Voxel-level mapping of tracer kinetics in pet studies: A statistical approach emphasizing tissue life tables

Finbarr O'Sullivan, Mark Muzi, David A. Mankoff, Janet F. Eary, Alexander M. Spence, Kenneth A. Krohn

Research output: Contribution to journalArticle

8 Scopus citations

Abstract

Most radiotracers used in dynamic positron emission tomography (PET) scanning act in a linear time-invariant fashion so that the measured timecourse data are a convolution between the time course of the tracer in the arterial supply and the local tissue impulse response, known as the tissue residue function. In statistical terms the residue is a life table for the transit time of injected radiotracer atoms. The residue provides a description of the tracer kinetic information measurable by a dynamic PET scan. Decomposition of the residue function allows separation of rapid vascular kinetics from slower blood-tissue exchanges and tissue retention. For voxel-level analysis, we propose that residues be modeled by mixtures of nonparametrically derived basis residues obtained by segmentation of the full data volume. Spatial and temporal aspects of diagnostics associated with voxel-level model fitting are emphasized. Illustrative examples, some involving cancer imaging studies, are presented. Data from cerebral PET scanning with 18F fluoro-deoxyglucose (FDG) and 15O water (H2O) in normal subjects is used to evaluate the approach. Cross-validation is used to make regional comparisons between residues estimated using adaptive mixture models with more conventional compartmental modeling techniques. Simulations studies are used to theoretically examine mean square error performance and to explore the benefit of voxel-level analysis when the primary interest is a statistical summary of regional kinetics. The work highlights the contribution that multivariate analysis tools and life-table concepts can make in the recovery of local metabolic information from dynamic PET studies, particularly ones in which the assumptions of compartmental-like models, with residues that are sums of exponentials, might not be certain.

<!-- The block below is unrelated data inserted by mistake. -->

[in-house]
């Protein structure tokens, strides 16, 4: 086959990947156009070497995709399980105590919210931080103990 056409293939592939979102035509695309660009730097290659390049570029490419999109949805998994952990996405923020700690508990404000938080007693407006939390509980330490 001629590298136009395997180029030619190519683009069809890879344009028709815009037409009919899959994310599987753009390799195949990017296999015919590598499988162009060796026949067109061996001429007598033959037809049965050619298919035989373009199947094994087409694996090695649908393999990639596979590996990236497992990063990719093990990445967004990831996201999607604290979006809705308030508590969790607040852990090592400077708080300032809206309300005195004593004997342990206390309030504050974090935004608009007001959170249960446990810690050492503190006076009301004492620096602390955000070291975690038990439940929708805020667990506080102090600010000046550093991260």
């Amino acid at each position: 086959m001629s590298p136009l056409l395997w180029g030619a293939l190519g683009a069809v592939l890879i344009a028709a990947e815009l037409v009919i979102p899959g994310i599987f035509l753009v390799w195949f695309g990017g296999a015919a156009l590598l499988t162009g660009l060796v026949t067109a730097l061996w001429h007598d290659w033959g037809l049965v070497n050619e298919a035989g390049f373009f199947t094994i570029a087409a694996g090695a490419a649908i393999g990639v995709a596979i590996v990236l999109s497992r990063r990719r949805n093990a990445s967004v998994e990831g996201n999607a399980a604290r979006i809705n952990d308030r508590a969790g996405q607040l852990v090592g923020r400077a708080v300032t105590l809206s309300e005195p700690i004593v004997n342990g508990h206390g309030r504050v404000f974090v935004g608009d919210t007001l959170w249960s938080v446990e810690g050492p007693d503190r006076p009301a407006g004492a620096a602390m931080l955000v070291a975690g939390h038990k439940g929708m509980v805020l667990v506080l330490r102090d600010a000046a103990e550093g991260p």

Original languageEnglish (US)
Pages (from-to)1065-1094
Number of pages30
JournalAnnals of Applied Statistics
Volume8
Issue number2
DOIs
StatePublished - Jun 2014

Keywords

  • Kinetic analysis
  • Life-table
  • Mixture modeling
  • PET

ASJC Scopus subject areas

  • Statistics and Probability
  • Modeling and Simulation
  • Statistics, Probability and Uncertainty

Fingerprint Dive into the research topics of 'Voxel-level mapping of tracer kinetics in pet studies: A statistical approach emphasizing tissue life tables'. Together they form a unique fingerprint.

  • Cite this